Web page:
By Michael Gold
I went walking in a pot of thick soup as big as Westchester.
That’s what the heat wave felt like.
It was 95 degrees in Pleasantville one day at the end of June, according to Accuweather. That’s about 15 degrees above average.
If this is the new normal due to climate change, I don’t want any part of it. Our family hid in the house.
There are far too many people who cannot enjoy that luxury.
Not even someone as highly skilled at hiding out as me cannot stay in the house forever, although I have made many valiant attempts to do so.
In the house, I try to distract myself from the suffocating heat by reading books and newspapers, playing Twister by myself and praying for clouds the size of Jupiter to cover the planet. And rain, lots of rain.
You cannot attribute one single weather event to climate change. But leading climate scientists have pointed out that climate change makes heat waves far more likely and more intense.
Climate change also makes intense rainfall more likely. A few days after the sizzling soup-like heat, we saw millions upon millions of balls of raindrops that seemed to be thrown from the sky by microscopic Major League pitchers hurling 100 mile-per-hour fastballs. Each raindrop finished with a bang on the pavement in front of our house.
I have driven on the Saw Mill Parkway in torrential rain. The water feels like it’s rushing by the middle of my wheels, as the river charges out of its banks, angry and insolent, on a temper tantrum out of all proportion to its size.
The state is raising about a mile of the Saw Mill Parkway to avoid flooding, but nobody can predict what nature is going to do, especially if we keep handing it weapons to harm us.
So, we can’t hide from climate change in Westchester for very long, even if we build an air-conditioned dome over the whole county, which is about as likely to happen as the New York Jets winning the Super Bowl five years in a row.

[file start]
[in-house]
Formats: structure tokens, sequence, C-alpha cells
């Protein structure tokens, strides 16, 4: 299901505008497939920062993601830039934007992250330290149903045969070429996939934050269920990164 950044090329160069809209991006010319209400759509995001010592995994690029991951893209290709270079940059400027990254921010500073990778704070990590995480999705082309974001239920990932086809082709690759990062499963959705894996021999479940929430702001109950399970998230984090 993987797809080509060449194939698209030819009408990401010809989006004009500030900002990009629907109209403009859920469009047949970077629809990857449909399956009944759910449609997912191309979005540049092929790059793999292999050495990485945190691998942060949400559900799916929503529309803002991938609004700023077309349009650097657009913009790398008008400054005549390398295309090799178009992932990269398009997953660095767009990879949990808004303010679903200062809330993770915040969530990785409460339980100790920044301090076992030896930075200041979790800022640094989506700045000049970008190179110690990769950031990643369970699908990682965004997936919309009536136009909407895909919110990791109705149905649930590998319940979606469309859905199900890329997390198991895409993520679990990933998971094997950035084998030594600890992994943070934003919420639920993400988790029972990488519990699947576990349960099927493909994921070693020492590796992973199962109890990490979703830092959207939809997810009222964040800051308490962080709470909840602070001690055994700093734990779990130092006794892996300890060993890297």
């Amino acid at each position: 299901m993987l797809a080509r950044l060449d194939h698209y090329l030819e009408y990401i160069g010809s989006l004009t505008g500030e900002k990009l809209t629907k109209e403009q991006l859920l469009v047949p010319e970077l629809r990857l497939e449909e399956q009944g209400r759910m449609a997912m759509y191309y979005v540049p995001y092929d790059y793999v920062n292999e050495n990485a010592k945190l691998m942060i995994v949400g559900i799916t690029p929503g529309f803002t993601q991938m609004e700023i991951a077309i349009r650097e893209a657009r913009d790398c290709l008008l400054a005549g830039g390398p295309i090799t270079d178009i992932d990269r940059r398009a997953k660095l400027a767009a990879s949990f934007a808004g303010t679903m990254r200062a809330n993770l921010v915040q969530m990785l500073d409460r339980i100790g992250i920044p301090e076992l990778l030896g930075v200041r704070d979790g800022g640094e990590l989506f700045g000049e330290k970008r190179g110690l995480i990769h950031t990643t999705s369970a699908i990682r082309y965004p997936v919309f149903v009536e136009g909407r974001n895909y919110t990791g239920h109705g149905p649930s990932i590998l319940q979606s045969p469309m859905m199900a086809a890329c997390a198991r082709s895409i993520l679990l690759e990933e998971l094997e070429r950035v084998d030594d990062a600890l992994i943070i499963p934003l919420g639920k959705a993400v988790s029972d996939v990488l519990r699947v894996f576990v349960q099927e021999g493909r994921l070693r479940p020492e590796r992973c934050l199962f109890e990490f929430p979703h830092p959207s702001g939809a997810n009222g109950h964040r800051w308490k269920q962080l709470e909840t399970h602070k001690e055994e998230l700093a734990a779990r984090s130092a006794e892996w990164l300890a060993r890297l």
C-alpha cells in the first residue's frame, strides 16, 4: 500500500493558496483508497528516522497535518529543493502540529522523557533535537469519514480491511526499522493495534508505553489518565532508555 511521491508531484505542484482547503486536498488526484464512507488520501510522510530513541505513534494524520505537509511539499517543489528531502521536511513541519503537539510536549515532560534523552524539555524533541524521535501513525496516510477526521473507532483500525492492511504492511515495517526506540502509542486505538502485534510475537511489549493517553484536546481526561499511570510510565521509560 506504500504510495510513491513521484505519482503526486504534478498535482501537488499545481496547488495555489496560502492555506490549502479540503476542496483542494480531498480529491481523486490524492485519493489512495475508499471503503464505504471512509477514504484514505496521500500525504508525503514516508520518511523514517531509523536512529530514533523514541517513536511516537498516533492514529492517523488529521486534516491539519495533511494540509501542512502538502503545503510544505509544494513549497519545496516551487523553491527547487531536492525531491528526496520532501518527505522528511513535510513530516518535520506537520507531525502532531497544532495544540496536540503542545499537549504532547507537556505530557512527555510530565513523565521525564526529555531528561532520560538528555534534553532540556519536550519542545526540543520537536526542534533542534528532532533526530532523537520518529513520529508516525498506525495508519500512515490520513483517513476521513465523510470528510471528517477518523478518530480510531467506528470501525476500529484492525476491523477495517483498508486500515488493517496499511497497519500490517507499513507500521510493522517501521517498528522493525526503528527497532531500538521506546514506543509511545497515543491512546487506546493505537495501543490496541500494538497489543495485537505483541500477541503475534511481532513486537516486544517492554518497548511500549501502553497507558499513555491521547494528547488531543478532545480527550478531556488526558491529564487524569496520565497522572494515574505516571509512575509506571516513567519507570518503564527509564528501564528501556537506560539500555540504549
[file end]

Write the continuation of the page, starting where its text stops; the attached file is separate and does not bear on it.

Here’s what we can do:
- The easiest, cheapest thing to do is plant more trees, to absorb all that carbon we’re putting into the air. Pleasantville features a number of areas near the Saw Mill Parkway that have nothing but weeds. Why not consider planting dozens of small trees in these areas? I’m not suggesting giant oaks or elms, which could eventually grow so high they might hit somebody’s house in a storm. Also, Memorial Plaza could use many more trees, by the strip of land next to the railroad tracks.
- Homeowners can plant a tree on their front lawns, near the road. The village will pay for half the cost of the tree, and all the labor of planting, under its 50/50 tree planting program.
- Install a geothermal air conditioning/heating pump system in your home. You can get rid of your oil heating tank, and you won’t have to worry about carbon monoxide poisoning in your house again. New York State and the federal government offer generous tax credits for installing geothermal. We installed a geothermal pump in our home last year.
- Buy 100 percent wind energy for your home. We’ve been using wind energy for about 10 years. It is somewhat more expensive than energy generated by fossil fuels, but you’re helping to keep the climate cooler.
- Install solar panels. Like geothermal, both the U.S. and state offer tax incentives for putting a solar array on your roof. In our house, we hope to install solar in 2022, which will reduce our electric bill.
- Buy an electric car. They are becoming cheaper and more plentiful by the day. We hope to purchase one in the next two years.
- Lobby state and federal government officials to move faster on addressing climate change. The wheels on both those vehicles move slowly, it’s true, but if we don’t yell, we’re leaving an even bigger mess for our children.
The other day I told my teenage daughter I was sorry she had to live through the terrible distortions we’re making of the climate. She said, “It’s fine. It’s what I know.”
These words were not heartbreaking, but they came pretty close.
Since we can’t gather up the megatons of carbon dioxide we’re generating every year, pump it all into rocket ships and send them to Mars immediately, we’re all going to have to move faster and more forcefully to cut our carbon emissions.
Michael Gold has op-ed articles published on the environment in The New York Daily News, The Albany Times Union, The Virginian-Pilot and other newspapers.